Dorset Council has expressed its disappointment at moving into a higher tier after leaving lockdown but says it’s not surprised, as information emerges about the lack of local NHS capacity.
The measures considered when allocating the level of Covid Tier, according to Public Health Dorset, are not just the number of coronavirus cases, the rates of transmission and the number of over 60’s affected, but also the pressure on the NHS.
The two areas share NHS resources
While the number of cases of COVID-19 in the Dorset Council area has been roughly half that of the Bournemouth, Christchurch and Poole area throughout the pandemic, the two areas share NHS resources, and they have been placed in the same Tier.
This comes as coronavirus testing has been expanded in Dorset, with a mobile testing facility every Thursday at the car park in Norden, now called Purbeck Park.
A new mobile Covid testing facility is now available on Thursdays at Purbeck Park in Norden
“The hospitals are under pressure”
Director of Public Health Dorset, Sam Crowe, at a media briefing following the Tier announcement on Thursday 26th November 2020 said that the ability for local hospitals to cope with Covid admissions was an important factor in calculating the Tier:
“The hospitals are under pressure. We do have more patients affected by COVID-19 at the moment (between 140 to 145 in Dorset hospitals), but we are doing our best to shift our resources and deliver that additional capacity from within our system.
“The positive news is that infection rates are falling….We’ve had a 38 percent drop in Covid cases in the last seven days. We should expect that to feed through into the hospital system over the next few weeks.”
“Coronavirus outbreaks affecting a number of wards”
However the number of Covid patients in Dorset’s hospitals has been made worse by coronavirus spreading within wards. Sam Crowe added:
“We’ve had COVID-19 outbreaks affecting the hospitals particularly in the east of the county – Royal Bournemouth and Poole have both had coronavirus outbreaks affecting a number of wards, so while there are lots of people in hospital with COVID-19, some of them have been in hospital and acquired COVID-19 because of transmission within the hospital.”
Tier was decided by central government
It was made clear at the briefing that the allocation of Tier was decided by central government and not a local decision. It wasn’t down to the councils or Public Health Dorset to decide.
Dorset Council’s Executive Director of Corporate Development, Aidan Dunn said:
“As a council we were disappointed to be in Tier 2 – we’d very much hoped to be in Tier 1 coming out of this. Whether we are linked or tied to BCP, it’s not something we are able to negotiate – it’s very government determined.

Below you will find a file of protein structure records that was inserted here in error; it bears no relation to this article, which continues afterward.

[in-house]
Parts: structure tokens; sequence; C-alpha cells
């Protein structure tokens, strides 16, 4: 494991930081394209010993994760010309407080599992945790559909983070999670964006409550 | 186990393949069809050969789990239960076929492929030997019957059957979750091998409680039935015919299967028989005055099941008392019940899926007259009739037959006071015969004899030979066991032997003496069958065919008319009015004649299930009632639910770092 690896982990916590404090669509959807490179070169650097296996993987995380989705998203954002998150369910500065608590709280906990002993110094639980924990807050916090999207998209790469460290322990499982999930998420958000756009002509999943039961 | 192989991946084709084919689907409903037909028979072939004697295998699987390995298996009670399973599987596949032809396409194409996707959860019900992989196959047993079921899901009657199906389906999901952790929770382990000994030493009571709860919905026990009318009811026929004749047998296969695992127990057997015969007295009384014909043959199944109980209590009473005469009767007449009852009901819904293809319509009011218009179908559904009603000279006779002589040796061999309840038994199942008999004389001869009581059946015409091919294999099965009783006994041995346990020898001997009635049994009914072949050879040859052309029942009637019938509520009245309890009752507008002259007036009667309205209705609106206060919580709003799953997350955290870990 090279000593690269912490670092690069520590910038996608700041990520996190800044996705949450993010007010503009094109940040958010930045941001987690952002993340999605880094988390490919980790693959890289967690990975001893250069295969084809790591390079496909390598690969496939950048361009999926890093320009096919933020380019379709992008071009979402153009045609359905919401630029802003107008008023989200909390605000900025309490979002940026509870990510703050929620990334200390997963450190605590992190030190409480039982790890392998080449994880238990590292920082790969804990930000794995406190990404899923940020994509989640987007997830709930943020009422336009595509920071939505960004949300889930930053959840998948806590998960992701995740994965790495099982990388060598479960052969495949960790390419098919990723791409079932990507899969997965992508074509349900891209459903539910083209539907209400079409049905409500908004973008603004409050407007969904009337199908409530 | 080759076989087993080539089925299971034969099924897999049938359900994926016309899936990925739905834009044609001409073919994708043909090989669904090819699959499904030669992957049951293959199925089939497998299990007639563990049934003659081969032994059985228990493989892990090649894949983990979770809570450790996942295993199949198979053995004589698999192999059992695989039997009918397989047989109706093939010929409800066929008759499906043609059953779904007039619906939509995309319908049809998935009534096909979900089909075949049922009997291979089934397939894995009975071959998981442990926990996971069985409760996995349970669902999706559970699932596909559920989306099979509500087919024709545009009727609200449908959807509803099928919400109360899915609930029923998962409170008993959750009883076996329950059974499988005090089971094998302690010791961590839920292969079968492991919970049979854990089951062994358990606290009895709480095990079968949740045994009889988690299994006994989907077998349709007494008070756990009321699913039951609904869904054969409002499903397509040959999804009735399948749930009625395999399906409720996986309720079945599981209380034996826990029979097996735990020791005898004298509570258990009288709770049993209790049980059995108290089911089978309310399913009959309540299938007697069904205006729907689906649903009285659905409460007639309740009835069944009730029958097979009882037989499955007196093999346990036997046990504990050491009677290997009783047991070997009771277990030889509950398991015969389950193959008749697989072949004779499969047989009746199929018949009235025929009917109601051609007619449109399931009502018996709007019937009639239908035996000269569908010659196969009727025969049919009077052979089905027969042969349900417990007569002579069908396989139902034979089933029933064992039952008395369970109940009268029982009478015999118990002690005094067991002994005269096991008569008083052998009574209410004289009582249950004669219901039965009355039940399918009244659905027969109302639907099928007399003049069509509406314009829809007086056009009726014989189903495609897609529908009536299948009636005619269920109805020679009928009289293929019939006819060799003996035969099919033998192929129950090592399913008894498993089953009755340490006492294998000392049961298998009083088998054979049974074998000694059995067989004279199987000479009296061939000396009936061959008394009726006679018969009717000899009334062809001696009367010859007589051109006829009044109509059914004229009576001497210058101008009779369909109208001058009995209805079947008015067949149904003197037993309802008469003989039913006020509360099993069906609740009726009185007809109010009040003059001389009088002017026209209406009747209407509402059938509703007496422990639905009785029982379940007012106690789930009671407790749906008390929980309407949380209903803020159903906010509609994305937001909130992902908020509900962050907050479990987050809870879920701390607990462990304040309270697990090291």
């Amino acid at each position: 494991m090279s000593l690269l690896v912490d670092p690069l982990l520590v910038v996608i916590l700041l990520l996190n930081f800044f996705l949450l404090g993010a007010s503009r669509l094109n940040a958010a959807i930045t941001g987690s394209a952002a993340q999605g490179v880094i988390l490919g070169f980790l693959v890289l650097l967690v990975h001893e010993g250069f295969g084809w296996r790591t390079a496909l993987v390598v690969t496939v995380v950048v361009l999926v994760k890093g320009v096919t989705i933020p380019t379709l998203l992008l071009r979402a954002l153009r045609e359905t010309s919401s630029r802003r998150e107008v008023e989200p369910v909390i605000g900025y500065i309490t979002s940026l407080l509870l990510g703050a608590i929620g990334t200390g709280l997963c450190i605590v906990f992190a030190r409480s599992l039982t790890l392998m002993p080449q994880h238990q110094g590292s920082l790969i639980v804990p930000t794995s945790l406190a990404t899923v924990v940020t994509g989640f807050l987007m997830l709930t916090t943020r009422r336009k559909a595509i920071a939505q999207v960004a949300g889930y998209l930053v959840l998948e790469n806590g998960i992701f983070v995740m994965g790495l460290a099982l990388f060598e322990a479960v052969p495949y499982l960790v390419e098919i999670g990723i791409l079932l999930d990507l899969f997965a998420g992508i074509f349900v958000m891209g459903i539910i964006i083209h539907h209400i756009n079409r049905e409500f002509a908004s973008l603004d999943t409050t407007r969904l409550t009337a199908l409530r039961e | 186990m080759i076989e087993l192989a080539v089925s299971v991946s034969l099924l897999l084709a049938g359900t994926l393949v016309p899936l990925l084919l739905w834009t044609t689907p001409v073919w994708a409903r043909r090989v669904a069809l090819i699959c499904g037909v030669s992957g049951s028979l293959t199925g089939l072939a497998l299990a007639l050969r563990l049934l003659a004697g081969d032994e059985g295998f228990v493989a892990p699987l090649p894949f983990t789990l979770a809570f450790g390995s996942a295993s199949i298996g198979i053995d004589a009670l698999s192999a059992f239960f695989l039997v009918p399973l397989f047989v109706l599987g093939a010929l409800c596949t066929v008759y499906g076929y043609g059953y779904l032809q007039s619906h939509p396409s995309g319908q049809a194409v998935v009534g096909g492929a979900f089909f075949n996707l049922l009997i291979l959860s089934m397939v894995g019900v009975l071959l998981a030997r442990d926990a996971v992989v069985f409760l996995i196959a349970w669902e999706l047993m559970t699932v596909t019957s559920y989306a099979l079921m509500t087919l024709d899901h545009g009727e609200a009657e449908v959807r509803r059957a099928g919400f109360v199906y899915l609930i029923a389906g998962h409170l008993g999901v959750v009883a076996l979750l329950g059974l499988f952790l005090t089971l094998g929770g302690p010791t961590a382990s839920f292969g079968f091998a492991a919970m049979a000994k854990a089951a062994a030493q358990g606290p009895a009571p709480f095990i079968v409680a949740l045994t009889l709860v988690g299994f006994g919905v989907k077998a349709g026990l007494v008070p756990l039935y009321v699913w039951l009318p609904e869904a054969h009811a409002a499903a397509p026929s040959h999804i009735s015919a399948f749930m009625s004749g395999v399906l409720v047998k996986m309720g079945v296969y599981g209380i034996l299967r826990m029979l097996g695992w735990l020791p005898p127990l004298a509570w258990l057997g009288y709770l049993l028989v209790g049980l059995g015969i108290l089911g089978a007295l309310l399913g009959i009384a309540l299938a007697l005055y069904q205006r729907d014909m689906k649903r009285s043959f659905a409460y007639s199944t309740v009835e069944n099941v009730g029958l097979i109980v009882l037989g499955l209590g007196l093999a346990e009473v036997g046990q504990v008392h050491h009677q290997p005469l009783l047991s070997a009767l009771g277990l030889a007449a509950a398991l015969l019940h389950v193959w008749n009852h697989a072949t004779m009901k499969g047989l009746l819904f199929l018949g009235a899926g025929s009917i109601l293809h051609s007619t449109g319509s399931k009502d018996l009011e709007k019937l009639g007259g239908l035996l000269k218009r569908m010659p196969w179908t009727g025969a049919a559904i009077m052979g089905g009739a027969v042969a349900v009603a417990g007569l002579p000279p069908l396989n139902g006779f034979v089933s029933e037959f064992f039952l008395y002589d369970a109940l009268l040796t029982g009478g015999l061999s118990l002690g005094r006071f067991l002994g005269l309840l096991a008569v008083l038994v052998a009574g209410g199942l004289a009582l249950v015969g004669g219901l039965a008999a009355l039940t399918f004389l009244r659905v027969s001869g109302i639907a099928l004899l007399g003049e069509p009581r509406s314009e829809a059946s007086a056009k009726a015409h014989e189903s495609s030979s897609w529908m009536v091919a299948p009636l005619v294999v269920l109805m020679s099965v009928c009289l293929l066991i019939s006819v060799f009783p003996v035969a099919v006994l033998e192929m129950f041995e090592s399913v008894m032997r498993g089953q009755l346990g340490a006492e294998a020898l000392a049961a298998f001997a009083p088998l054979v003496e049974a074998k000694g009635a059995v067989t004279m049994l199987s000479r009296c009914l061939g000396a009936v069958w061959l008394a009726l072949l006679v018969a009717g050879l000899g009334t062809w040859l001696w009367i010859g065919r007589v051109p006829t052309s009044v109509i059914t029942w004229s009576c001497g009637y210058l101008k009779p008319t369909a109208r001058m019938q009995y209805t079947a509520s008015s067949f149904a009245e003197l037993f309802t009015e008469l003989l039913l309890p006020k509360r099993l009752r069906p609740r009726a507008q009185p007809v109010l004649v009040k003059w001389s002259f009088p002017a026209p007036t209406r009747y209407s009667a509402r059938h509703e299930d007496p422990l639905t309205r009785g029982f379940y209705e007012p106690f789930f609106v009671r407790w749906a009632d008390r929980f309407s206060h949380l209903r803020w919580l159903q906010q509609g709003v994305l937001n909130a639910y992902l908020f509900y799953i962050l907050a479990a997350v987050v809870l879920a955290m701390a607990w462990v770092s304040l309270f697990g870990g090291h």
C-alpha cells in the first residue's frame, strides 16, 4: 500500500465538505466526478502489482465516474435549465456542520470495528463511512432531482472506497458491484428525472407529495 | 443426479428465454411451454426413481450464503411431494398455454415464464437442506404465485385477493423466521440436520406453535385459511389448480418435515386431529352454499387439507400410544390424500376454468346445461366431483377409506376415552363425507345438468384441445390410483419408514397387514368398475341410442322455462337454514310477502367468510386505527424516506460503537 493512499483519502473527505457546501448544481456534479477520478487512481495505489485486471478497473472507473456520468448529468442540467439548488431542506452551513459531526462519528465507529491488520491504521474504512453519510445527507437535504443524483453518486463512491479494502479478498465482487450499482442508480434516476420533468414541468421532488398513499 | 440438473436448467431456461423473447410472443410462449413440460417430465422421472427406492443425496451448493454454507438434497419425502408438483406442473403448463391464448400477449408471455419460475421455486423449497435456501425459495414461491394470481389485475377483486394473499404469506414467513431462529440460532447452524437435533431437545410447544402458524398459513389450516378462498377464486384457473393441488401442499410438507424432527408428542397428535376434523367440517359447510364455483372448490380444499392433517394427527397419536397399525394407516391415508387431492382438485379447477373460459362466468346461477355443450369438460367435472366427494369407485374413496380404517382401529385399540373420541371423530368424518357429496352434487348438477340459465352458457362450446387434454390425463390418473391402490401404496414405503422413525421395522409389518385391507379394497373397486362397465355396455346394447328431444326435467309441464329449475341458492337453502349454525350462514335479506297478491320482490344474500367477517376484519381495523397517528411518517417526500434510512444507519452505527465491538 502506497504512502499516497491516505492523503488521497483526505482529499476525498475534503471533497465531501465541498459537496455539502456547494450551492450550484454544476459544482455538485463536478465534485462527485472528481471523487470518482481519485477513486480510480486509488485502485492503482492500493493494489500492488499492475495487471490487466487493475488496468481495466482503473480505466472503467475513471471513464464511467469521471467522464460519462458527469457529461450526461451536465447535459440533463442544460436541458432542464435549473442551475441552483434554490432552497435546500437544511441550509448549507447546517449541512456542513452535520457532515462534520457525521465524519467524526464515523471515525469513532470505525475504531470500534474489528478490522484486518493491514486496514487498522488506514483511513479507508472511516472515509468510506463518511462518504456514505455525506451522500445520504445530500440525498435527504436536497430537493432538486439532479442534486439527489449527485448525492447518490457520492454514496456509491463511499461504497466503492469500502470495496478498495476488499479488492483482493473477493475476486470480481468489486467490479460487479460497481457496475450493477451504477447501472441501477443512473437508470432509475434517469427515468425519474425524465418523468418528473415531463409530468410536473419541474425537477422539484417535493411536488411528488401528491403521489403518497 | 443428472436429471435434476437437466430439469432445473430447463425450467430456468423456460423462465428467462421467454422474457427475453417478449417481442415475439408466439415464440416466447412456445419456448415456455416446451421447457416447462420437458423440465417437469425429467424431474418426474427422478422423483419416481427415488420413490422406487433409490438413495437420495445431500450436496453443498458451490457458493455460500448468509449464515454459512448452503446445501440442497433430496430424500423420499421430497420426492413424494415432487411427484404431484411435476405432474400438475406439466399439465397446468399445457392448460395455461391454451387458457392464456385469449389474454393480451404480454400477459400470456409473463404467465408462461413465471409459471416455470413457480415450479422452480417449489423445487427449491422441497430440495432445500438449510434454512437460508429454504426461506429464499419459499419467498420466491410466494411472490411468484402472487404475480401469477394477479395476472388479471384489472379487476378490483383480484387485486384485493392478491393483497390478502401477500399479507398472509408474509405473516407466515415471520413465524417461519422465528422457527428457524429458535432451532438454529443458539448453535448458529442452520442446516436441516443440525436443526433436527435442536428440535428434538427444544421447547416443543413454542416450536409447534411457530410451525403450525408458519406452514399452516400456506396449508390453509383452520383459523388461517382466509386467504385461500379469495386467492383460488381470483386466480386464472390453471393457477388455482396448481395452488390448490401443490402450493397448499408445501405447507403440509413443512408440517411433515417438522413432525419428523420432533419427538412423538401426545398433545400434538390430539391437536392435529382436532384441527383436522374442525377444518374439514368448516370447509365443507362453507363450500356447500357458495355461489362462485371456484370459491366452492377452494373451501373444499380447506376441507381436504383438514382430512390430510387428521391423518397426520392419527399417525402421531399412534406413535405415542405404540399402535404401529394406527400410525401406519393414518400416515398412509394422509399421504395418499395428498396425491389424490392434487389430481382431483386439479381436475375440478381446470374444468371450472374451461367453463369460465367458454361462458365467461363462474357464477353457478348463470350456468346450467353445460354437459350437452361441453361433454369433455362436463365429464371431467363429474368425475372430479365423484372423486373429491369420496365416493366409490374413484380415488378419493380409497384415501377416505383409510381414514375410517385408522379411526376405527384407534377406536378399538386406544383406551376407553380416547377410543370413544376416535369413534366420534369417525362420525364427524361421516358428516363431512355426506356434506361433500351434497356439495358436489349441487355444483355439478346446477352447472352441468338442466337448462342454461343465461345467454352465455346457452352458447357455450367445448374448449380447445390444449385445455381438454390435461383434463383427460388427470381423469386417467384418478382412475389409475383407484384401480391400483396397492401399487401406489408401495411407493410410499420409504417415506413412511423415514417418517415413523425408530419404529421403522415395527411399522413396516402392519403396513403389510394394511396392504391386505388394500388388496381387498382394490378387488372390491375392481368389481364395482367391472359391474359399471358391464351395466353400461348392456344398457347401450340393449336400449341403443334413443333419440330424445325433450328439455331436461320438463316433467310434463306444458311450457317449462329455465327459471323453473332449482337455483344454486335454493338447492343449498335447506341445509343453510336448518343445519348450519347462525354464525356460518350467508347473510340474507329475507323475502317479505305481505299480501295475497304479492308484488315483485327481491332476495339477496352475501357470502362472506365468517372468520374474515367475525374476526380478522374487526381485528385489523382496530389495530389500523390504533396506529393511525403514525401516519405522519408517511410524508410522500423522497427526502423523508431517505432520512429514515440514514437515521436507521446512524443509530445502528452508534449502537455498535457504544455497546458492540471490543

“I think we also really recognise that our populations, where they live and work, are across the boundary, so the populations do mix. The virus doesn’t respect council boundaries in that regard. I don’t think it’s a surprise to us that we are in the same category as BCP.”
BCP Portfolio holder for Covid Resilience, Public Health and Education, Councillor Nicola Greene added:
“We had an assurance in a regional meeting that every area’s data had been scrutinised on its own and then regional decisions had been taken and there was no sense of an assumption that you should just lump the whole county together – it was much more granular than that.”
Sticking to the Tier 2 rules
Now residents are being asked to do all that they can to reduce the risk of transmission of the virus by sticking to the Tier 2 rules.
This includes the rule that people must not socialise with anyone they do not live with or who is not in their support bubble in an indoor environment. They may socialise in groups of six people outdoors. Also pubs and bars must close unless they are operating as restaurants.
Second homes in Dorset
There is no restriction on travel or staying in holiday accommodation, unless people are currently in a Tier 3 area and looking to stay in a lower Tier.
When quizzed about the rules for people who have second homes in Dorset, it was admitted that there wasn’t much that councils could do to prevent the movement of people from other areas into the region.
Chief Executive for BCP Council, Graham Farrant said:
“There’s very little we can do other than to request people don’t travel if they have symptoms or if they are coming from a higher Tier area. But I’m not sure there’s any control that we can do at all.”
Tier allocation review
The Dorset Council area will move from lockdown to Tier 2 restrictions on Wednesday 2nd December 2020. The allocation of the Tier level will be reviewed again by the government on Wednesday 16th December 2020.